This new kitchen with a sophisticated French Country look was created by Kitchen Encounters of Annapolis, Md. While the design used the room’s footprint, it changed it from “workable” to “wow!” A focal point was created with the stucco hood and range placed along an angled wall, with a hand-painted tile scene. Flanking the range are two pull-out spice units that meet the needs of the owners’ specialized spice storage. An appliance garage left of the range features a retracting lower door to keep small appliances convenient yet hidden. The right side of the range transitions smoothly into the clean-up/prep area which houses a double waste container, the main sink, and a dishwasher. The wall cabinet left of the sink has a recessed bottom to house a paper towel holder.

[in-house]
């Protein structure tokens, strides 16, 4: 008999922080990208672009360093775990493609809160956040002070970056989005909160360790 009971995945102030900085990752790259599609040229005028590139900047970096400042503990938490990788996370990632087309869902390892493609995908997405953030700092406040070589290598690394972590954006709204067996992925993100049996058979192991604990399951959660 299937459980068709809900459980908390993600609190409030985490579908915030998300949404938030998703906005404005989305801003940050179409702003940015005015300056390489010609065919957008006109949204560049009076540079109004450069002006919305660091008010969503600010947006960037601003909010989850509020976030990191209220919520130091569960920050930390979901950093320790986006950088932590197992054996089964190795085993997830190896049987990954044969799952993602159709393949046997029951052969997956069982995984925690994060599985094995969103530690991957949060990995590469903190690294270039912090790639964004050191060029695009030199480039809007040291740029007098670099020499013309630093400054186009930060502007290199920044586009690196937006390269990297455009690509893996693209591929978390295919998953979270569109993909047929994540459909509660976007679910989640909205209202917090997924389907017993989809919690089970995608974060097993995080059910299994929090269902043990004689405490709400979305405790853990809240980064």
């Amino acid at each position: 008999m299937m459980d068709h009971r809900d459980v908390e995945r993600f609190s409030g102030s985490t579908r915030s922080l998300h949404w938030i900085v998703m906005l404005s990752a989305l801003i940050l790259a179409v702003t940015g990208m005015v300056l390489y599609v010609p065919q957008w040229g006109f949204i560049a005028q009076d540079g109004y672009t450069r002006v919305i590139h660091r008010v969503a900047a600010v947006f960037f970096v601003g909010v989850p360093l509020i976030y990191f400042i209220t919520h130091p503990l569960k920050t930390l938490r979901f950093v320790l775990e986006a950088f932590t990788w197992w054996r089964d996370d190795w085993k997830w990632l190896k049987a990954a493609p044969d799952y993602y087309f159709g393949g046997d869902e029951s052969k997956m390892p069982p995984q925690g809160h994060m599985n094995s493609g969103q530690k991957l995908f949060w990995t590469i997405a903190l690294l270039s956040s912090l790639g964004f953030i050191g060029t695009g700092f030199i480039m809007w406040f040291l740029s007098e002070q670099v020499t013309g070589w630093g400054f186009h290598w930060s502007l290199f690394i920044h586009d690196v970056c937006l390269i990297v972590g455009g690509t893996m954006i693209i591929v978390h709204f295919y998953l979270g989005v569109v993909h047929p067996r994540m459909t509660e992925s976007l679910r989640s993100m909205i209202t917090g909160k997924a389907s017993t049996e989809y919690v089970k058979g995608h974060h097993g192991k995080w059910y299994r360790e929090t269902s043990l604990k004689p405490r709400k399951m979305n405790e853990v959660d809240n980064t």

Glass cabinets on the counter provide a showcase for sparkling stemware and plates. The refrigerator is flanked by tall cabinets for a vast wall of storage. The buttercream with glaze finish on the perimeter of the kitchen provides a tasty complement to the cherry single-level island with traditional carved legs. Guests can talk with the cook prepping for dinner at the island’s extra work space or hope for “tastings” from the island’s warming drawer. By combining a sensational look with functionality, this kitchen fits perfectly into its surroundings.
Cost: Approximately $100,000-$130,000
For more info: Visit Kitchen Encounters at www.kitchencounters.biz
Sophisticated and Comfortable: Before
This standard-looking kitchen was a typical U-shaped work area needed an update.
Goal: A renovation that changed the layout and provided functionality.
Inviting and Open: After